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Grand National Race Cars

We recently received some interesting information and photos that we want to share with all of you. John Craft is a name many of you may remember from the early days of the Talladega printed Registry. He now focuses on the Grand National Ford Aero cars and has some terrific information and facts he wants to share with all of us. He is no longer as active in the street versions but fondly remembers the ones in his past. He recalls driving a Talladega on the street for 16 years! I can assure you he has forgotten more details about these cars than most of us will ever learn! The following information is edited from information supplied by John. This is only the first installment of several articles we will be publishing on the info provided by John. All of the photos provided in this post were provided by John Craft.

As you know finding a Grand National (NASCAR) version of the 1968/1969 Ford race cars is extremely difficult. According to John Craft, there are only three Talladegas “restored” to Grand National trim at present. The first was built by Kim Haynes and was originally decked out as a David Pearson car. The car’s present owner, Dough Schultz, Vacaville, CA, has researched the car’s history and has determined that it was certainly a Junior Johnson ’70 Torino chassis before becoming a Jame Hylton car and finally being passed down to a back marker. Because it is at present in Talladega trim (and may have actually been a Lee Roy Talladega or Spoiler II competition car…more research needed. It now carries the Lee Roy Yarbrough colors.

 

This is what the car looked like prior to its restoration.

The second car is in the Hall of Fame Talladega Museum at the Talladega Super Speedway. It was never a Talladega and was actually not an H&M car either. The chassis started out as a Tom Pistone built 1969 Cyclone that Junie Donlavey fielded for Bill Dennis.

Elmo Langley got the job of converting that car into a replica Talladega for the museum. He used an original Banjo Matthews front clip in the process.

This is what the car originally was.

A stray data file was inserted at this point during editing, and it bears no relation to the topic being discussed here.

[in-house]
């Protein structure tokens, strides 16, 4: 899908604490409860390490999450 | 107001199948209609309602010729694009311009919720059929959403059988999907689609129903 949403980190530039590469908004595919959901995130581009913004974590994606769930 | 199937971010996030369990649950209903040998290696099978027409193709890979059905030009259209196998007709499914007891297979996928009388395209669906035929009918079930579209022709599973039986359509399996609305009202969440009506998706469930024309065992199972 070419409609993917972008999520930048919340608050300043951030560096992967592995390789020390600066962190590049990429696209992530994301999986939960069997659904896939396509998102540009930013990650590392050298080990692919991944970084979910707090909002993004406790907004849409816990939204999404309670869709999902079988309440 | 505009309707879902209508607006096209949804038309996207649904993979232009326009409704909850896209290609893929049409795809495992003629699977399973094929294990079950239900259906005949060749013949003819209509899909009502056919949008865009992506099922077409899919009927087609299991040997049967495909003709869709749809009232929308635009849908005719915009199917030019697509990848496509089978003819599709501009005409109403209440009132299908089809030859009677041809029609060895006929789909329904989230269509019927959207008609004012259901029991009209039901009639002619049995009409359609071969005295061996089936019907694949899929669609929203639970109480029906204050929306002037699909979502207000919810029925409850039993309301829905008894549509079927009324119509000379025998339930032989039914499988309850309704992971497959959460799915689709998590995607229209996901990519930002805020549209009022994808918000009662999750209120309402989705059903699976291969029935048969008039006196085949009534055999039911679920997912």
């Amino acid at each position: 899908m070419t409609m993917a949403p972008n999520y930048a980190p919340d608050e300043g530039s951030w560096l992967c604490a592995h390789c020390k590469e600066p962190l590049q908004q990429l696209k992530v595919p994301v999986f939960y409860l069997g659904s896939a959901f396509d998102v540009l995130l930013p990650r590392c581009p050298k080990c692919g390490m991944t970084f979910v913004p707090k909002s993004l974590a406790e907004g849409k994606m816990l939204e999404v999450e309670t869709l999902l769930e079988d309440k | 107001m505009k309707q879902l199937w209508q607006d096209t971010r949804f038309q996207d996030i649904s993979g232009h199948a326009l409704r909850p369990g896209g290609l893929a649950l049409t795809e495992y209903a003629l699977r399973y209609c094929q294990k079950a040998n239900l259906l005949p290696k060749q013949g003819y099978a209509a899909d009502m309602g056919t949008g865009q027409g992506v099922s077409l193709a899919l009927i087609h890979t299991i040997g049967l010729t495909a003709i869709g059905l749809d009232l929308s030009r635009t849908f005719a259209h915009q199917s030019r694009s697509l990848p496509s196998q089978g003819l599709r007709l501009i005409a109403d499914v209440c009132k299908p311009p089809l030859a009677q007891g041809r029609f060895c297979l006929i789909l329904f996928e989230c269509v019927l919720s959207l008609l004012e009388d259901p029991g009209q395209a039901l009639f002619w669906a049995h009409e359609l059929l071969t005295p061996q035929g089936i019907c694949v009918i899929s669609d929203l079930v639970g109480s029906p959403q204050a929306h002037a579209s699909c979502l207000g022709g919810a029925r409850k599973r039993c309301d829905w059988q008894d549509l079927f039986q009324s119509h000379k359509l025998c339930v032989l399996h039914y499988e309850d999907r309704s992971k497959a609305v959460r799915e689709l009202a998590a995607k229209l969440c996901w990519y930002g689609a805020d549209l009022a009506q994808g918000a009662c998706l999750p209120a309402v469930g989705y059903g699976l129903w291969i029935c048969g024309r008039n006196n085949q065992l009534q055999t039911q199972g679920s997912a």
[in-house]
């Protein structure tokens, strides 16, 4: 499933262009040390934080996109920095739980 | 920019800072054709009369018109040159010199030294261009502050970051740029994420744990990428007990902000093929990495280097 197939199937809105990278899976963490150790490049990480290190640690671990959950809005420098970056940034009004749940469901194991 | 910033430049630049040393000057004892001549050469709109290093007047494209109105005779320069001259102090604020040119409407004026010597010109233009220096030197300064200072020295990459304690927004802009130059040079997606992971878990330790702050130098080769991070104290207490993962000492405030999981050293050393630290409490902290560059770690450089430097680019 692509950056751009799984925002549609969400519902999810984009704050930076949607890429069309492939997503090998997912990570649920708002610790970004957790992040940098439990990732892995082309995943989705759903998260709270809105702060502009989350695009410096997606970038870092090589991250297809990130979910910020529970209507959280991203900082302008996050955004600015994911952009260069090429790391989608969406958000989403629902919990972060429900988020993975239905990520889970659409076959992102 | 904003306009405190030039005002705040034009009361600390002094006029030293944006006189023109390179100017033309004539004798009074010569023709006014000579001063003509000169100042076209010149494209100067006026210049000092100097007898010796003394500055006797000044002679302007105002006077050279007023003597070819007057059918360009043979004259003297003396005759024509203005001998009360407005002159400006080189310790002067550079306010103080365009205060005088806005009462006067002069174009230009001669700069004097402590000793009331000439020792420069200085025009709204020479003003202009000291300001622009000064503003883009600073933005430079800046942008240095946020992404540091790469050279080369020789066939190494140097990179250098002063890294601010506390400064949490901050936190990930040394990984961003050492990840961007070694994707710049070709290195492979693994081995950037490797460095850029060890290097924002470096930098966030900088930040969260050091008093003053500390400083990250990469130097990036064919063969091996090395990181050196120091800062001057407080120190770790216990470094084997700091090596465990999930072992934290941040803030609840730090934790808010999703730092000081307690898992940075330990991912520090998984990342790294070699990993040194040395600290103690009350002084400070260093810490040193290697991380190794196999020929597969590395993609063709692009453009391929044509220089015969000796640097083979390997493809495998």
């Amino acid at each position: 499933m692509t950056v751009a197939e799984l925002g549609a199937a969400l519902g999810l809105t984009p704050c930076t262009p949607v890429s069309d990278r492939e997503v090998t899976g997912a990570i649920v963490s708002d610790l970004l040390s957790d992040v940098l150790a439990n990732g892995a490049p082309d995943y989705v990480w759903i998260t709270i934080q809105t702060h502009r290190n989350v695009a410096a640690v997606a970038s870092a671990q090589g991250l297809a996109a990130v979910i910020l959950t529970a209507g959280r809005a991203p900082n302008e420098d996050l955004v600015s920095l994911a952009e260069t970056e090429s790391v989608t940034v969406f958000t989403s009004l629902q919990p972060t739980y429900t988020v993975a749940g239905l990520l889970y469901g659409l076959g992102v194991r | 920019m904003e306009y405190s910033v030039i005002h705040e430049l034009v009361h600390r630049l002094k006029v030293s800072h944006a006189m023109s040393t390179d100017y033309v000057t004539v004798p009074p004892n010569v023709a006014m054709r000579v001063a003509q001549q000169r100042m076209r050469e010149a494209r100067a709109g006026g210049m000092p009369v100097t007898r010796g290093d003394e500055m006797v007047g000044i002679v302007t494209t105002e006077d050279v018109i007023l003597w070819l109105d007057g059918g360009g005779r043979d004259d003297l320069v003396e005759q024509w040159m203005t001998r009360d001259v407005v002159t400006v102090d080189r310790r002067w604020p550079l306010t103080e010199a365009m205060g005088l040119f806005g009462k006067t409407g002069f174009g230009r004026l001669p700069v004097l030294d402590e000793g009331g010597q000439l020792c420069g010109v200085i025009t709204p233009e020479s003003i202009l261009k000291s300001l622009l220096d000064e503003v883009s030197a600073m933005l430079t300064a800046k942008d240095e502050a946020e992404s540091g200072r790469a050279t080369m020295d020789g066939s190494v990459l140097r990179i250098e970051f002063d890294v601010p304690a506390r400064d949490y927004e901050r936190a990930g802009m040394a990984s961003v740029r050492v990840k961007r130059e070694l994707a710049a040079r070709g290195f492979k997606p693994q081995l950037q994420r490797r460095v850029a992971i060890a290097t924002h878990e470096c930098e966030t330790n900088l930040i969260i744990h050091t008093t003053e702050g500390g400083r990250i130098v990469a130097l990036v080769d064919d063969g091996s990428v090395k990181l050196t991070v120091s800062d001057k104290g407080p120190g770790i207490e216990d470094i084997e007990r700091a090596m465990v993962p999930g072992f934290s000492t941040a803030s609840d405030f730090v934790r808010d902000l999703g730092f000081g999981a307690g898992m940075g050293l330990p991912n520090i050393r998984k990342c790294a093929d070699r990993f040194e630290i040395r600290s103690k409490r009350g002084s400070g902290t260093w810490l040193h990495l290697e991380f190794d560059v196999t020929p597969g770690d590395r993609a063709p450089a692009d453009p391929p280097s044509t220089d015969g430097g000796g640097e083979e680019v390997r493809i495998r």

The third car belongs to Brent Hajek in OK. That car actually was an authenticated Talladega. It was first campaigned by David Pearson and was then sold to Ron Grana and was run as the #5 ARCA Talladega in 1970.

John states that the car developed a head leak (one of the reasons John states he will NEVER build another Boss 429) and the engine was out when he last saw it, but that car is the real deal.

Some of you may have seen John’s old Cyclone (also originally a Pistone chassis built for a back marker) replica “Cale” car. It is currently in California. John believes it is currently sitting in a dealership showroom someplace. I also saw this car a couple of years ago on display at the Wally Parks NHRA Museum in Pomona.

 

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Richard

I grew up and lived in Iowa for nearly 40 years before moving to Southern California and now live in Tennessee. I have been into cars since I was old enough to remember. I don't have a brand loyalty although I do prefer American Muscle especially the 1969/1970 NASCAR Aero Cars. (Check our our www.TalladegaSpoilerRegistry.com page) As long as it has four wheels on it I get excited. Few men are lucky enough to be able to share their passion for cars with the woman they love. Fortunately, my wife Katriana is also a gear head and many of our activities revolve around the cars. We have a small collection that includes at least one car from each of the Big Three. Katrina prefers all original cars while I like to modify them so we have a few of each. When we aren't playing with cars we are out with our miniature donkeys. You can see more about that part of our lives at http://www.LegendaryFarms.com.

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2 Comments

  1. Good Day. I am wondering if there is a quintessential book or web sight that shows all or majority of the Grand National Stock Cars and their Drivers from 1968 through 1973. Whether they be famous or not. I am curious about two particular vehicles and hope to see photos of them during this era. Thank You for any information. Eric.

  2. There are lots of books and web sites dedicated to older Nascar information. I suggest you do the “Google” search for the cars you are looking for also try Facebook.

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